By Richard Clarke
It seems that nothing can stop the rise of Wojciech Szczesny right now.
The keeper’s short but entertaining career as Arsenal No 1 is inextricably linked with Manchester. He made his Premier League debut at Old Trafford in December 2010 and could only establish a first-team run after Lukasz Fabianski injured his shoulder against Manchester City a year ago.
Even the toughest day so far - that 8-2 defeat at United in August - did not clip his wings.
Ahead of the return game at Emirates Stadium this Sunday, Arsène Wenger praised the recovery powers of his 21-year-old protégé.
“Wojciech has a high level of resistance to stress,” said his manager at Friday’s press conference. “In the game at Manchester United, he only conceded goals that you would not even consider a goalkeeper having the chance to save. They were all in the corner. On the day I think Manchester United just had the magic to hit those unbelievable goals. I didn't think he was at fault for one.
“But games like that can affect you and I believe a goalkeeper becomes vulnerable when he thinks he has let the team down. They go home, analyse it and think 'what could I do there?'
“However a top-level sportsman always has a good evaluation of his performances - an objective one. When they honestly feel they have nothing at fault, they get over it quickly. In this case, I don't think there was too much work to do with him.”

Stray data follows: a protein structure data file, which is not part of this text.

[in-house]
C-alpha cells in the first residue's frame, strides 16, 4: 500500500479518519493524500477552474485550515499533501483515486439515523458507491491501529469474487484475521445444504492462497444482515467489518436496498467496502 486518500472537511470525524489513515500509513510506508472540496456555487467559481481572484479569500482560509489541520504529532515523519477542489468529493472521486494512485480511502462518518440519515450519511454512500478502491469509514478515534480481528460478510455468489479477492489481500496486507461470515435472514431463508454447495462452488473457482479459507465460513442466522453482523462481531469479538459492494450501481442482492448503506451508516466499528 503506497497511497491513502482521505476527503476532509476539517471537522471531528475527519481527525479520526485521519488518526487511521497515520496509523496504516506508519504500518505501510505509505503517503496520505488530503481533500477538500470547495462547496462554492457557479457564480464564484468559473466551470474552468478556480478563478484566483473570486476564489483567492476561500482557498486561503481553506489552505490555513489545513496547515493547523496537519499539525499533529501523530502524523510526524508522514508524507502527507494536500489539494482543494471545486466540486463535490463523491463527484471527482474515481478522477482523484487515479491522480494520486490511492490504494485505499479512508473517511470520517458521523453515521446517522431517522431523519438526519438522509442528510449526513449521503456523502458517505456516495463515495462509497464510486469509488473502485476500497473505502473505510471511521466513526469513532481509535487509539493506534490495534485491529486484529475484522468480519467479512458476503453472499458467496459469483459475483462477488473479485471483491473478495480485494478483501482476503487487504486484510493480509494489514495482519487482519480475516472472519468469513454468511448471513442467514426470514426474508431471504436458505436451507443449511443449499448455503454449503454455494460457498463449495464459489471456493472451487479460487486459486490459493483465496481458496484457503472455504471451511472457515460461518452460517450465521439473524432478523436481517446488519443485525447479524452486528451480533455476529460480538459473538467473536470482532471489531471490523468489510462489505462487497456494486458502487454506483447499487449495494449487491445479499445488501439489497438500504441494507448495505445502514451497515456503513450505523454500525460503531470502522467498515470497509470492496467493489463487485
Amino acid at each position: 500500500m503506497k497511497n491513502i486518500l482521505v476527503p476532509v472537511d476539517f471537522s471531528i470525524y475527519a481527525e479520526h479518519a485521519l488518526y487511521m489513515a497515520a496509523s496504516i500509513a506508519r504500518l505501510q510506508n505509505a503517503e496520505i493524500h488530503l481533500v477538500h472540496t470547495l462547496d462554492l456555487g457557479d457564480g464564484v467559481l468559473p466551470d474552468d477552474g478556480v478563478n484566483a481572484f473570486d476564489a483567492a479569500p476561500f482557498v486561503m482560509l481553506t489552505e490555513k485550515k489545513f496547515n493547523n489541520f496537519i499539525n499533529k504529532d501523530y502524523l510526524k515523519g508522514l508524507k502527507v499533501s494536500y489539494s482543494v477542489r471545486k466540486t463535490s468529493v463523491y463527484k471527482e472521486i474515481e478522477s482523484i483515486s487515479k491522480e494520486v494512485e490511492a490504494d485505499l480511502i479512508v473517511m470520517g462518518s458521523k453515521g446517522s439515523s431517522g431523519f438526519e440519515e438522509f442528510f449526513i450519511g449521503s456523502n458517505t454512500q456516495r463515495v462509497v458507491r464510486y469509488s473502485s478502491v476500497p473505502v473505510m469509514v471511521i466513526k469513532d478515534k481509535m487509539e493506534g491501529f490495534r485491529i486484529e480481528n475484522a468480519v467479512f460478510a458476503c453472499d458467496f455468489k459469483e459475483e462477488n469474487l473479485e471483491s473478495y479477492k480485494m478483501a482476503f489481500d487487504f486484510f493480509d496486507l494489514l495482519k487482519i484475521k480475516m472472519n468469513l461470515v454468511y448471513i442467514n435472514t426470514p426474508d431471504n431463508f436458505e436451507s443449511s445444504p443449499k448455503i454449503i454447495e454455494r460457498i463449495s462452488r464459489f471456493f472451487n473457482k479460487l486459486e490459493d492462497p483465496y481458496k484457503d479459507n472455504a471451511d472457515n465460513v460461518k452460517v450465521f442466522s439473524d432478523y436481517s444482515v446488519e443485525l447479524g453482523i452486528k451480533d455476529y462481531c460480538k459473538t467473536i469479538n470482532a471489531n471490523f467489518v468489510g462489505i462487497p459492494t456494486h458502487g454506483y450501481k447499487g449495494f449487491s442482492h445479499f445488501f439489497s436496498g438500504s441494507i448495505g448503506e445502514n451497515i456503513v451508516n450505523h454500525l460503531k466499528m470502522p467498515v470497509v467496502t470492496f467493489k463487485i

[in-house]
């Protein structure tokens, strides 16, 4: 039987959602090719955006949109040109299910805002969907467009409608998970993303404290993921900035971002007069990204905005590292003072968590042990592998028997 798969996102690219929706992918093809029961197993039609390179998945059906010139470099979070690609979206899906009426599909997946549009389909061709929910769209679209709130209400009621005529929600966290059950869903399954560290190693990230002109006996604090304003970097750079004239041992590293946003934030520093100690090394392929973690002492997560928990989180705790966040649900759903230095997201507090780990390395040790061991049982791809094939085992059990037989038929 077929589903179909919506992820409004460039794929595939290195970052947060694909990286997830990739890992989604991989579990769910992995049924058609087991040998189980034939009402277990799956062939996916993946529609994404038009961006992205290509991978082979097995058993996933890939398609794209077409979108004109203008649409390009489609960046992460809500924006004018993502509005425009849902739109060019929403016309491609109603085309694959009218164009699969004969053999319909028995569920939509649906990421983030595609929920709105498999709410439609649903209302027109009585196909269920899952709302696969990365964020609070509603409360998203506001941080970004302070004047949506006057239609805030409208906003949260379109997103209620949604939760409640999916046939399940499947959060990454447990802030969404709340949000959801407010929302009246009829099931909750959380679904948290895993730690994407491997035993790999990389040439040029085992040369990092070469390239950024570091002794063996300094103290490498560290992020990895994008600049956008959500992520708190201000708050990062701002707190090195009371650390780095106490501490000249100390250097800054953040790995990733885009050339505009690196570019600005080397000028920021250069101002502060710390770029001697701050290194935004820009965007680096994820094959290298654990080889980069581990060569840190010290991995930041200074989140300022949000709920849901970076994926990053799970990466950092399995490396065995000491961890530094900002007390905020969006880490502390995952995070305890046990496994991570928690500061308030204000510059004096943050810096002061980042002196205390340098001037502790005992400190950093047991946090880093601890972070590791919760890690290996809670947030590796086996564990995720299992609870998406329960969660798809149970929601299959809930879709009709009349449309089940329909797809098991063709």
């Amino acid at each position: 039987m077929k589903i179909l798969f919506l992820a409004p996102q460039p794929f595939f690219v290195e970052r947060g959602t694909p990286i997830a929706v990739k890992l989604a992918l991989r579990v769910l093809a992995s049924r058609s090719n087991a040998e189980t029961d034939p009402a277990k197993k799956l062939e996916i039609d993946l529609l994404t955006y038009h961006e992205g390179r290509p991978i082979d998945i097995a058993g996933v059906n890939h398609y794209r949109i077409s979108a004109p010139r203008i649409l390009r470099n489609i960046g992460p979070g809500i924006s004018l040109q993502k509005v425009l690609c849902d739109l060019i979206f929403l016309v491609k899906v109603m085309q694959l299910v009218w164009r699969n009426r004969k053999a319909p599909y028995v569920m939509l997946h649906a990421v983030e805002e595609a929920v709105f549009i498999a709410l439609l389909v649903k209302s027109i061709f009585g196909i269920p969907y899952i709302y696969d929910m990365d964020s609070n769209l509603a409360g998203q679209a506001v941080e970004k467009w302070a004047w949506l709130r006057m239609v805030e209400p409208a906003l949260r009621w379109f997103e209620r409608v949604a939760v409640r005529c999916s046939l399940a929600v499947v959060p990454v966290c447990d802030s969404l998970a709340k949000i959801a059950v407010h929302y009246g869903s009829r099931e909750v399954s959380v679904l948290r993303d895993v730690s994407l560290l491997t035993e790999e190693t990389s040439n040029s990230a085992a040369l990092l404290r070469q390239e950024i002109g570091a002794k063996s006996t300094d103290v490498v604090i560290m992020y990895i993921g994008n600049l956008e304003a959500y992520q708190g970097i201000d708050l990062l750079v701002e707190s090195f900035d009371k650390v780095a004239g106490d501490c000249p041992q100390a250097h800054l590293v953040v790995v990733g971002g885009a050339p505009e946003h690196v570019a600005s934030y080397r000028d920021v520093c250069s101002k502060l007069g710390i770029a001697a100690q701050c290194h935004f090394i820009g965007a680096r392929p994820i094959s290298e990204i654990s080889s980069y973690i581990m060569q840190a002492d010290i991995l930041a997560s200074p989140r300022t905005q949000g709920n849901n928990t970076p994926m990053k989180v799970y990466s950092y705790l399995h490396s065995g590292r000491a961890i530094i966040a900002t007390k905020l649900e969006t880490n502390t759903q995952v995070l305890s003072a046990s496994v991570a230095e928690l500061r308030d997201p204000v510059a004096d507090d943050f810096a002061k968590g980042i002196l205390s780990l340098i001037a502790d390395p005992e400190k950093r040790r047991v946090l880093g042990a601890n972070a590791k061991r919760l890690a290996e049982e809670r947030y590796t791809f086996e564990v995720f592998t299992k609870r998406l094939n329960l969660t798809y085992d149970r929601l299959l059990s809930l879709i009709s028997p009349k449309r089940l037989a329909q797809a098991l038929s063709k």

Yet, Wenger admits that Szczesny must shoulder his share of the responsibility for Danny Graham’s winner at Swansea last Sunday.
“He knows that,” said the Frenchman. “But a goalkeeper without any mistakes does not exist. Even great goalkeepers like Pepe Reina can concede a goal like he did against Man City where you would expect him to save. It happens to any goalkeeper. What you try to rate is the overall quality and performance. And I must say up until now we have had a good season with him.
“He is very young remember. So is De Gea at Manchester United, who is very talented as well. These young keepers, 20 or 21, are under a lot of pressure because everything is analysed, every single decision. The game is so quick now that if you make one decision in the fraction of a second, you are caught.”
Arsenal have been “caught” themselves at Fulham and Swansea in recent weeks. Back-to-back defeats leave them four points off Chelsea ahead of one their traditionally toughest fixtures.
The pre-match statistics are rather inconclusive. Manchester United have won seven of their last nine games against Arsenal in all competitions but only one of their last five visits to Emirates Stadium in the Premier League.
This may not be the title decider of 10 years ago but it seems the ‘Red Devils’ can still stir the emotions when they visit Emirates Stadium.
“We do [lift ourselves],” said Wenger. “We think we are on a similar level at the moment and I still think that when we have everybody available we are a strong force in this League. That's why it's important at the moment that we fight very hard [in order] not to drop points. We need to show that strength when we have everybody back.”
The only possible return on Sunday is Thomas Vermaelen while Thierry Henry may drop out from the squad that lost at Swansea. Both have calf problems, both are considered very doubtful.